When former pound-for-pound king Roy Jones Jr. returned after an 18-month layoff to score a near-shutout decision win against unknown Zine Eddine Benmakhlouf on Dec. 21 in Moscow, he said there was a specific reason he took the fight.
Jones wanted to get the rust off to be ready for a fight he hoped would happen in the first part of 2014, a boxing showdown with MMA great Anderson Silva. The two are friendly and have expressed interest in fighting each other for the past few years, and there seemed to be a chance that it could happen.
So Jones went to Russia and got his win while Silva was getting ready for more immediate business -- a rematch with Chris Weidman on Saturday night at UFC 168 at the MGM Grand in Las Vegas. Silva was seeking to regain the UFC middleweight title he lost to Weidman in July by second-round knockout after getting caught with a big left hand while showboating.
But Weidman retained the title when Silva broke his left shinbone in gruesome fashion while attempting to kick Weidman's right leg.
Jones, who turns 45 on Jan. 16, was cageside and said he knew right away that something bad had happened to the 38-year-old MMA legend.
"He was in excruciating pain, and I knew it was something bad," Jones told ESPN.com on Sunday morning. "You don't see Silva just go down like that if it's nothing. I knew something was broken. It was loud. You could hear it. I was in the front row. I knew something was broken."
Silva, who was taken immediately to the hospital for surgery, will be sidelined for an extended period. There's also a chance that, at his age, he might never fight again.
Jones said, however, that despite Silva's loss and injury, he thinks they could still eventually face each other.
"I don't think it's dead," Jones said of the fight. "He can come back after that kind of injury, but if he does, is he going to want to still kick [in MMA]? I wouldn't want to kick anymore after that. So he should come to boxing. Ain't no kicking in boxing, and he won't re-injure the leg. Get better, come to boxing and take one big-time event with Roy Jones. If he won, which I don't think he would, he could continue on. If he lost, which I think he would, he could call it a day. But at least he would have gotten the big fight.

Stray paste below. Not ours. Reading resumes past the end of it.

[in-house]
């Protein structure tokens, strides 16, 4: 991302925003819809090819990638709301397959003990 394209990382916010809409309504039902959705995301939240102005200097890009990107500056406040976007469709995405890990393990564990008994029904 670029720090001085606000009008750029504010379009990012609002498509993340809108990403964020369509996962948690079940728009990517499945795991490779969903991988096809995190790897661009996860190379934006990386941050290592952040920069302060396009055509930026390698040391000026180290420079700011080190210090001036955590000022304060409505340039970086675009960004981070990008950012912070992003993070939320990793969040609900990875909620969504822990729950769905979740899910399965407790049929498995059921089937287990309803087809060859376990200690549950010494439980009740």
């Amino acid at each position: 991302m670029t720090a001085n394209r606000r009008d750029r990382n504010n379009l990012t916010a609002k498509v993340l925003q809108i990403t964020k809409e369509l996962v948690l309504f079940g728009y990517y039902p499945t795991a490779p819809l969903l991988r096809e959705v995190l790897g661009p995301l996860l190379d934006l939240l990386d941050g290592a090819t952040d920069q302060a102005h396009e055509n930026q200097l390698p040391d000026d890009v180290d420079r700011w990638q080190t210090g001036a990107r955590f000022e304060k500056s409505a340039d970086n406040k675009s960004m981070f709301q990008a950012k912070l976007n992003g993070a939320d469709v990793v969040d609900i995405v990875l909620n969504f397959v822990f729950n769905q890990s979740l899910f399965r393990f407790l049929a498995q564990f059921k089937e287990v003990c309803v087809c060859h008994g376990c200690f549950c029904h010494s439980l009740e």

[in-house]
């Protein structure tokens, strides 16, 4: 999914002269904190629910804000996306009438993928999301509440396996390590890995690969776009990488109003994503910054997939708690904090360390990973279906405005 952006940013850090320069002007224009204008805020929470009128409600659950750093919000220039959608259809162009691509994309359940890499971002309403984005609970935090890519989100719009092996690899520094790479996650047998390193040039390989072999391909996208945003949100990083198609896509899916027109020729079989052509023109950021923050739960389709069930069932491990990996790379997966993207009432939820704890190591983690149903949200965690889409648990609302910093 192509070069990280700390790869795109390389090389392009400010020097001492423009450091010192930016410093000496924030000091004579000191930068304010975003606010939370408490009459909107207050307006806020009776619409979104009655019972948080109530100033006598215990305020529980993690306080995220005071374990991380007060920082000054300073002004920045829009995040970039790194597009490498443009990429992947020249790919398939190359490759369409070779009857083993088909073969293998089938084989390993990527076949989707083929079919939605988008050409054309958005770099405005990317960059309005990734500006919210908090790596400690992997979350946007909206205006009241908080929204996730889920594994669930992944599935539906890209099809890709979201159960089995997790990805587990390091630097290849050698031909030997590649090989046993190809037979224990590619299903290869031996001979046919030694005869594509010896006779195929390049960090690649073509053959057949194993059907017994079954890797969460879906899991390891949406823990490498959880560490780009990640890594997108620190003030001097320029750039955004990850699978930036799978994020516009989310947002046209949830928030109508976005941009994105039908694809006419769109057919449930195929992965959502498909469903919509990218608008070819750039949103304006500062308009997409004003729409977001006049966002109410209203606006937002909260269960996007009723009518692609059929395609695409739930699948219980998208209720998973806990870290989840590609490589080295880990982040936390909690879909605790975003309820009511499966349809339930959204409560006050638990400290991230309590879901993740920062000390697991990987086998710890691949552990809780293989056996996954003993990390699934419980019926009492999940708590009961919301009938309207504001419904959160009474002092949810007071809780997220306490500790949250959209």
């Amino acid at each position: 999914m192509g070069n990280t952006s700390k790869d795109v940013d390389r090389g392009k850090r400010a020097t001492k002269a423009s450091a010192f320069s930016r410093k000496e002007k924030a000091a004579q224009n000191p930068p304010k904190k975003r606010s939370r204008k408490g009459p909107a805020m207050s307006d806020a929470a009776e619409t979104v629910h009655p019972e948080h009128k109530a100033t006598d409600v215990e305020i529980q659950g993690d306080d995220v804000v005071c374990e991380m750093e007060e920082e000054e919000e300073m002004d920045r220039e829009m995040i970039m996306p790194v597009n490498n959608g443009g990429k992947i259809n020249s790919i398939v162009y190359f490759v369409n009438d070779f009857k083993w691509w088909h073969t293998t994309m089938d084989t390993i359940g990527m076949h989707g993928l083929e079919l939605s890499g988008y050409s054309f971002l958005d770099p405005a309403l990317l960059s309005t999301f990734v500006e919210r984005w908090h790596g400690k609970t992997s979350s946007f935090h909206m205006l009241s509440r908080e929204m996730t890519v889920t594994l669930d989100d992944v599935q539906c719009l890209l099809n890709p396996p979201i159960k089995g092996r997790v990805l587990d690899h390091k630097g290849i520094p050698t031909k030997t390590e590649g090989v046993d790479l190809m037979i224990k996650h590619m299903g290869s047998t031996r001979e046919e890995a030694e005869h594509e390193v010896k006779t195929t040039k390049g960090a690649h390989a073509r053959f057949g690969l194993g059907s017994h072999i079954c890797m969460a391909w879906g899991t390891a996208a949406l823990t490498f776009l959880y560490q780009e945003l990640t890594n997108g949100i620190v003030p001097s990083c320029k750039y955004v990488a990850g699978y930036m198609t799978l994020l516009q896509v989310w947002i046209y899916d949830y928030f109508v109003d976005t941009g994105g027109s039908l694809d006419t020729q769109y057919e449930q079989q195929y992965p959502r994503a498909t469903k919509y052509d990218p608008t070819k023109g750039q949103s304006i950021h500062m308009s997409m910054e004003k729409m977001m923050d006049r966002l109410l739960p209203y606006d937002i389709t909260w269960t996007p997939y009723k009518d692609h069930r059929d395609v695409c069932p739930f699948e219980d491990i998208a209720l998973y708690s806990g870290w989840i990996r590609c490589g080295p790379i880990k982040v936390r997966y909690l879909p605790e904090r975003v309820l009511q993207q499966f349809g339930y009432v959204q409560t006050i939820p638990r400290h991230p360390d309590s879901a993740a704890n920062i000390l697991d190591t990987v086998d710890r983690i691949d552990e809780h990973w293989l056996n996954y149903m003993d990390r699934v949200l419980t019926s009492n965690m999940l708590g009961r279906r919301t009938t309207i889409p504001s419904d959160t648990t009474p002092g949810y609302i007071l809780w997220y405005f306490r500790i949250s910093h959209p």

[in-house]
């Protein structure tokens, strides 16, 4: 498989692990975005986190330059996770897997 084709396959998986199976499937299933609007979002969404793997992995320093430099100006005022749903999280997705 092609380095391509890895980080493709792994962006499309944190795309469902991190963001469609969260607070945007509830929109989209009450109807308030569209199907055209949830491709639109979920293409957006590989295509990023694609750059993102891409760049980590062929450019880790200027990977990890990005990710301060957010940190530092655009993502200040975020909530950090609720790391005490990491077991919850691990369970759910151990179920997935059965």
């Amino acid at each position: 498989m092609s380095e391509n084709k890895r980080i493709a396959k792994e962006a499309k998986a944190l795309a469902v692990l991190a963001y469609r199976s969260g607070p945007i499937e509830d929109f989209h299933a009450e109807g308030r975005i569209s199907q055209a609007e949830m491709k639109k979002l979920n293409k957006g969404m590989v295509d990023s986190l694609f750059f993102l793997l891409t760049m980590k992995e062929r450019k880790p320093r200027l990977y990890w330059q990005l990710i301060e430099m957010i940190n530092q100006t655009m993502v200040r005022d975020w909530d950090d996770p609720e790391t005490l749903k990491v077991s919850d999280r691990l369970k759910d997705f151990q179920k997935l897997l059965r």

"It would be legend versus legend. It's still a big fight and something people would want to see. People love big names. People get excited about big names, and people would still be excited to see me and Silva."
Jones said he planned to try to visit Silva in the hospital on Sunday to see how he was doing. But Jones also said if Silva retires or is no longer interested in fighting him, he would be interested in instead taking on Nick Diaz, who announced his retirement from MMA after a points loss to Georges St-Pierre in a UFC welterweight title fight in March.
"I'll see what happens with Silva, but I will also see about Nick Diaz," Jones said. "We talked about fighting before."
Jones said he mentioned the prospect of facing Diaz to UFC president Dana White on Saturday night and that White told him he would think about it.